Thought this was cool: What is the funniest research paper you have ever read?
“A Mathematical Model for the Determination of Total Area
Under Glucose Tolerance and Other Metabolic Curves”
In 1993, a nutrition scientist at NYU claimed to have invented a novel and highly accurate method for determining the area under metabolic curves. She named the method after herself and dedicated it to her parents.
Tai’s model was developed to correct the deficiency of under- or overestimation of the total area under a metabolic curve. This formula also allows calculating the area under a curve with unequal units on the X-axis. The strategy of this mathematical model is to divide the total area under a curve into individual small segments such as squares, rectangles, and triangles, whose areas can be precisely determined according to existing geometric formulas. The area of the individual segments are then added to obtain the total area under the curve.
The paper was published in the peer-reviewed journal Diabetes Care, which is run by the American Diabetes Association and has a very respectable impact factor of 8.087. The paper currently has 173 citations, mostly from the diabetes literature.
Most people with high school math will realize that Tai is describing the trapezoidal rule, a classic method attributed to Newton, i.e. circa 1600s.
A year later, in response to what must have been significant amounts of backlash, Tai wrote an emotional letter to the journal defending herself:
While a doctoral candidate working on my dissertation at Columbia University in 1981, I needed to calculate total area under a curve. During a session with my statistical advisor, and after examining several alternative methods, I worked out the model in front of him. The concept behind it is obviously common sense, and one does not have to consult the trapezoid rule to figure it out. The trapezoid rule is really not Nobel Prize material, such as the double helix or jumping genes. I also used the formulas to calculate the areas of a square or a triangle without knowing whose rules were being followed. Fortunately, I do not have to answer that for you.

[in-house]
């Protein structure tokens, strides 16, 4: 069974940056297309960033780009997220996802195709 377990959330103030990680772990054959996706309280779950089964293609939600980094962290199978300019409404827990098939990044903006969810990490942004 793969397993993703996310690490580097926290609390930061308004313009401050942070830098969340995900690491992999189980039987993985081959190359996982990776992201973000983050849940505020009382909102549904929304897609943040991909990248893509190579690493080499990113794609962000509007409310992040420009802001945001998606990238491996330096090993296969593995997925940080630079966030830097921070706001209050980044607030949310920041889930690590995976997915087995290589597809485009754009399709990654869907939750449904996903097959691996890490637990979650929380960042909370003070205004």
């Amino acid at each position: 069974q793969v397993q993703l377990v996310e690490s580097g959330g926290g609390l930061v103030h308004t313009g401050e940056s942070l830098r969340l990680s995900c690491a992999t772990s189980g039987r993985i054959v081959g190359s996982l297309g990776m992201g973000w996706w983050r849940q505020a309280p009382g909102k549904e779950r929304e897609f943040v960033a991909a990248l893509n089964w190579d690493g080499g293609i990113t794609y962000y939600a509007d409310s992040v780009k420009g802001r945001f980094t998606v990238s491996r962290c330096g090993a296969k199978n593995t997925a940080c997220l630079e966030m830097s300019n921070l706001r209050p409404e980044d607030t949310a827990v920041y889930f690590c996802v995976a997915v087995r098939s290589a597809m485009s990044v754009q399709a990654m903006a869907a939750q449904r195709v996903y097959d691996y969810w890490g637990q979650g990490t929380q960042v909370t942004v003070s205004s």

I never thought of publishing the model as a great discovery or accomplishment; it was not published until 14 years later, in 1994. Because of its accuracy and easy application, many colleagues at the Obesity Research Center of St Luke’s-Roosevelt Hospital Center and Columbia University began using it and addressed it as “Tai’s formula” to distinguish it from others. Later, because the investigators were unable to cite an unpublished work, I submitted it for publication at their requests. Therefore, my name was rubber-stamped on the model before its publication.
My intention in publishing the model is therefore to share, rather than to gain honor or glory with its publication, because there is none. Many other investigators probably thought about the same thing, but maybe they did not bother to follow up or produce a model (or the same model). You indicated that I probably did work this out on my own and I am grateful for your “probability,” because I did indeed do so with a witness present. Maybe I can address the model as my creation based on fact rather than your doubtful “probability.” Besides, if I do not address the model as “Tai’s,” other investigators who wish to cite it will.
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